Unlike the FDA-approved CBD drug product, unapproved CBD products, which could include cosmetics, foods, products marketed as dietary supplements, and any other product (other than Epidiolex) making therapeutic claims, have not been subject to FDA evaluation regarding whether they are effective to treat a particular disease or have other effects that may be claimed. In addition, they have not been evaluated by the FDA to determine what the proper dosage is, how they could interact with other drugs or foods, or whether they have dangerous side effects or other safety concerns.
In addition to safety risks and unproven claims, the quality of many CBD products may also be in question. The FDA is also concerned that a lack of appropriate processing controls and practices can put consumers at additional risks. For example, the agency has tested the chemical content of cannabinoid compounds in some of the products, and many were found to not contain the levels of CBD they claimed. We are also investigating reports of CBD potentially containing unsafe levels of contaminants (e.g., pesticides, heavy metals, THC).
Unproven medical claims, unsafe manufacturing practices
The FDA is committed to setting sound, science-based policy. The FDA is raising these safety, marketing, and labeling concerns because we want you to know what we know. We encourage consumers to think carefully before exposing themselves, their family, or their pets, to any product, especially products like CBD, which may have potential risks, be of unknown quality, and have unproven benefits.
The FDA recognizes the significant public interest in cannabis and cannabis-derived compounds, particularly CBD. However, there are many unanswered questions about the science, safety, and quality of products containing CBD. The agency is working on answering these questions through ongoing efforts including feedback from a recent FDA hearing and information and data gathering through a public docket.
The FDA is actively working to learn more about the safety of CBD and CBD products, including the risks identified above and other topics, such as:
The main difference between CBD (cannabidiol) and THC (tetrahydrocannabinol) is that CBD does not induce a high whereas THC does.
Although a bit of a blurred line, it is smart to be cautious when purchasing or using CBD products, as their legality is still questionable. The same goes for THC, which is perhaps the more controversial compound of the two for legal use.
What Is CBD?
Despite such resistance, the continued medical data and research continues to flood in in favor of legalizing components such as CBD for widespread use.
In fact, the Drug Enforcement Administration (DEA) has attempted several times, more recently in 2016, to classify both THC and CBD as Schedule I drugs under the U.S. Controlled Substances Act, meaning they have "no currently accepted medical use and a high potential for abuse."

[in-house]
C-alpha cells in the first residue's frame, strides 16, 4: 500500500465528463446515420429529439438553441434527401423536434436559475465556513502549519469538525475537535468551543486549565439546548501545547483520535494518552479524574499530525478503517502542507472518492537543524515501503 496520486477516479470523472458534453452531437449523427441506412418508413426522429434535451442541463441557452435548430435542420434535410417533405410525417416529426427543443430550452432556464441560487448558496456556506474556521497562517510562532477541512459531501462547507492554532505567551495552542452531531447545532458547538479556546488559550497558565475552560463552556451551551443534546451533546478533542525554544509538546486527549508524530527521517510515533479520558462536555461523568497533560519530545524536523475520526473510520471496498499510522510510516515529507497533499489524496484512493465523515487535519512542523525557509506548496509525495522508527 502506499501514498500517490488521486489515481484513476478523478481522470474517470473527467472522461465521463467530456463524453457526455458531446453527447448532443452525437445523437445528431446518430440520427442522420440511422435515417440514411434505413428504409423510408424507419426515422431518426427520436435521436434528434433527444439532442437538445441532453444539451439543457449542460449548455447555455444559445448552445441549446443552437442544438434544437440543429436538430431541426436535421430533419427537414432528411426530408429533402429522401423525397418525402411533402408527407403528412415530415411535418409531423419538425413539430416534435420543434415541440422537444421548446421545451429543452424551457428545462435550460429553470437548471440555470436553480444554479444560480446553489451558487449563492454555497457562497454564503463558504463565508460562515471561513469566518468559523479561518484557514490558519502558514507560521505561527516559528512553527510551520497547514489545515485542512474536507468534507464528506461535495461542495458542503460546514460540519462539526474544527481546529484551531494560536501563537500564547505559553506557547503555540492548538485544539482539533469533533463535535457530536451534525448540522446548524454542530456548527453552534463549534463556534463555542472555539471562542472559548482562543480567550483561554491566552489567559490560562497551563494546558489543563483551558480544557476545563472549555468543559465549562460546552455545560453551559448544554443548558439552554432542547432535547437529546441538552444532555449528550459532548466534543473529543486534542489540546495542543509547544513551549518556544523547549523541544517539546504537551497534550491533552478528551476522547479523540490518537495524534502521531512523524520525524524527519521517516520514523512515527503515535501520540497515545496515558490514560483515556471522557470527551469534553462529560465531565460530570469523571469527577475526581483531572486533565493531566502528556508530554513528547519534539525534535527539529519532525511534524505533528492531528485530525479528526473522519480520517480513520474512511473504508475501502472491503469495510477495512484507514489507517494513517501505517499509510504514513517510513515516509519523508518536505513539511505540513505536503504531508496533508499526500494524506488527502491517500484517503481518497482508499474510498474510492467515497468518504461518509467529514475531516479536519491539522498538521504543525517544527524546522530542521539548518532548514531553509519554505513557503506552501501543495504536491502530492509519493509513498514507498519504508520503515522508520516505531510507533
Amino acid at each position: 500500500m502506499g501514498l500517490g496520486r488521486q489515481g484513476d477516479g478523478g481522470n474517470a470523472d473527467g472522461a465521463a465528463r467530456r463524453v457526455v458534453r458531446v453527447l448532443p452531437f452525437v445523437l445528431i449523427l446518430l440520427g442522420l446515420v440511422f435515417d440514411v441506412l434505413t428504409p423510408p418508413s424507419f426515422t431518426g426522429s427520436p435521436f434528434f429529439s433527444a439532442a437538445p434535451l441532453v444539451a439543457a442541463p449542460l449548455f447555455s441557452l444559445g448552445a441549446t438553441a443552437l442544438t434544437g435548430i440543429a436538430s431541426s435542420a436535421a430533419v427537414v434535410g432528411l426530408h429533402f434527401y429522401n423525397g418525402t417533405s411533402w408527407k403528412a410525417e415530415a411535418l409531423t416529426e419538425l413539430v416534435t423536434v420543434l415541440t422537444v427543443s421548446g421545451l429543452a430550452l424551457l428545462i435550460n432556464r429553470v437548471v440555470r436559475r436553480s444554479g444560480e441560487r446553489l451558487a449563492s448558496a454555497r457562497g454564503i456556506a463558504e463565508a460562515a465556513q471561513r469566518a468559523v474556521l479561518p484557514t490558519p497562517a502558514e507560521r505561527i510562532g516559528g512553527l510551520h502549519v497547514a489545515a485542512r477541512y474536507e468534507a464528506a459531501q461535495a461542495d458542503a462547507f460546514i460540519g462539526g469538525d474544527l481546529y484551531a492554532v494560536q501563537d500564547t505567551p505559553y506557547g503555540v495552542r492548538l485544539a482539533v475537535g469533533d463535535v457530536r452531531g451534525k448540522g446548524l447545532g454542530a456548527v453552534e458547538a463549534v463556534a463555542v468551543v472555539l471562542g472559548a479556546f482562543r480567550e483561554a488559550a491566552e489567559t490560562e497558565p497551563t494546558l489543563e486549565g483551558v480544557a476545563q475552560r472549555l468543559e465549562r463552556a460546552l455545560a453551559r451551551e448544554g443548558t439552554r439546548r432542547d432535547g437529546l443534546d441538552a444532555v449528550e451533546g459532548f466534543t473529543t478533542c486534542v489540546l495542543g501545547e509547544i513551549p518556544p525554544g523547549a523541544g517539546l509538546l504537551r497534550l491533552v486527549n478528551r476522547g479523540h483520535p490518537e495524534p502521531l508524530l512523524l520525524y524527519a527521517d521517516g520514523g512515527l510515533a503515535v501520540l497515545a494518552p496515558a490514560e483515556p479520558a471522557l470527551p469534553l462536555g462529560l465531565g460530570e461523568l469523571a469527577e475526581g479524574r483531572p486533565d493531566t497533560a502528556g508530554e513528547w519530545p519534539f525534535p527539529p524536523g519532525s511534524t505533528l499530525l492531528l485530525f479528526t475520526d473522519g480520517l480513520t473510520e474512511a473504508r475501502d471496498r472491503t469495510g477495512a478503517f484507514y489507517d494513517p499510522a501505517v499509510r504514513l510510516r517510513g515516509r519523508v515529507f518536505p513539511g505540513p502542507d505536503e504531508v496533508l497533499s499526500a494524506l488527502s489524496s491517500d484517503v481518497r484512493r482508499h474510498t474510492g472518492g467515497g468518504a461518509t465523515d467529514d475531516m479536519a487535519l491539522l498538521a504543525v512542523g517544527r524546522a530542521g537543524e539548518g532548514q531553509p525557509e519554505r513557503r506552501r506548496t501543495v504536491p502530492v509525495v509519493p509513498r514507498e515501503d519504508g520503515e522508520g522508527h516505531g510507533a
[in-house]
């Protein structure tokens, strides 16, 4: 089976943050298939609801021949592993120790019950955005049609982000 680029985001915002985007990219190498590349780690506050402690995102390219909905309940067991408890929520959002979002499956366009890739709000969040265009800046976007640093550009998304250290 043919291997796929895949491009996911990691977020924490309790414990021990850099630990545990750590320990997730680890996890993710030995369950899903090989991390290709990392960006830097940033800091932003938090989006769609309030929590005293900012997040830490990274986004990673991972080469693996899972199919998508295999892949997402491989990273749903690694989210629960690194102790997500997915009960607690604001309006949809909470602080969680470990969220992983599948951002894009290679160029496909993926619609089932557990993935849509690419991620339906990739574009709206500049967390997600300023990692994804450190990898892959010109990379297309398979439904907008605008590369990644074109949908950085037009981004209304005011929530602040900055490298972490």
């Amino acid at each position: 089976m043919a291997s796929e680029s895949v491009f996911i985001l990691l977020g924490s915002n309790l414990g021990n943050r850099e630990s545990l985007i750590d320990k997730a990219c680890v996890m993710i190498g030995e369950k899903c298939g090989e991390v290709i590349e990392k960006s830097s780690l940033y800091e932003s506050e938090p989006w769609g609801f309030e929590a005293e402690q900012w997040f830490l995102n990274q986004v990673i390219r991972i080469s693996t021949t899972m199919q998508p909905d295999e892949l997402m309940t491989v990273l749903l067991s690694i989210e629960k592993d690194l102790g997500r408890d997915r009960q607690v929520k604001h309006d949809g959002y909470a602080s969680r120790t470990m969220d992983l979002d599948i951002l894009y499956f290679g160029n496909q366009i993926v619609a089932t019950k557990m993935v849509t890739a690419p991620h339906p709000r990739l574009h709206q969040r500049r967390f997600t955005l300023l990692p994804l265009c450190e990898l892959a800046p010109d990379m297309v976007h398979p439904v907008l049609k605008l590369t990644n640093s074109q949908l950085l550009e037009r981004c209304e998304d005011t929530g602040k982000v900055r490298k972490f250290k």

Its benefits have been maximized by the retail and medicinal markets, with CBD products including oils, vapes, medicines, skincare and drinks. Cannabinoid oil is a popular product created from CBD. Companies from American Eagle to Ben & Jerry's have announced plans to incorporate CBD into some of their new products.
The marijuana plant contains a wide variety of chemical compounds referred to as cannabinoids. The most commonly known cannabinoid is Delta-9 THC, typically known only as THC. This is the naturally occurring psychoactive drug found in regular cannabis that produces a “high” effect for its users.
The main difference? While Delta-8 is very similar to Delta-9 THC, Dr. Chen explains that it may be less potent — meaning you’ll need a significantly larger dose of Delta-8 to experience the same level of high. This might be a selling point for some people who are looking for an alternative in states where cannabis isn’t legal, but there are two problems with Delta-8: legality and safety.
What’s the difference between Delta-8 and regular cannabis?
“Delta-9 THC is the most widely studied cannabinoid in the cannabis plant and is believed to be primarily responsible for the intoxicating effects of cannabis,” explains Dr. Jeff Chen, who is the founder (and former direct) of the UCLA Cannabis Research Initiative, as well as the CEO and CoFounder of Radicle Science. “Delta 8-THC is an isomer of Delta-9 THC, which means they have very similar atoms and structure but are not identical.”
The second problem with Delta-8? Its questionable legal status means there isn’t as much research on the safety and efficacy of Delta-8, as well as a lack of regulation over the production and sales of Delta-8 products, so it’s hard to determine whether or not these products are safe for consumption over the long-term.
According to the U.S. Drug Enforcement Administration (DEA), Delta-8 is listed as a Schedule 1 Drug — meaning some legal experts consider Delta-8 to be a federally controlled substance — especially now that it has been banned by several states.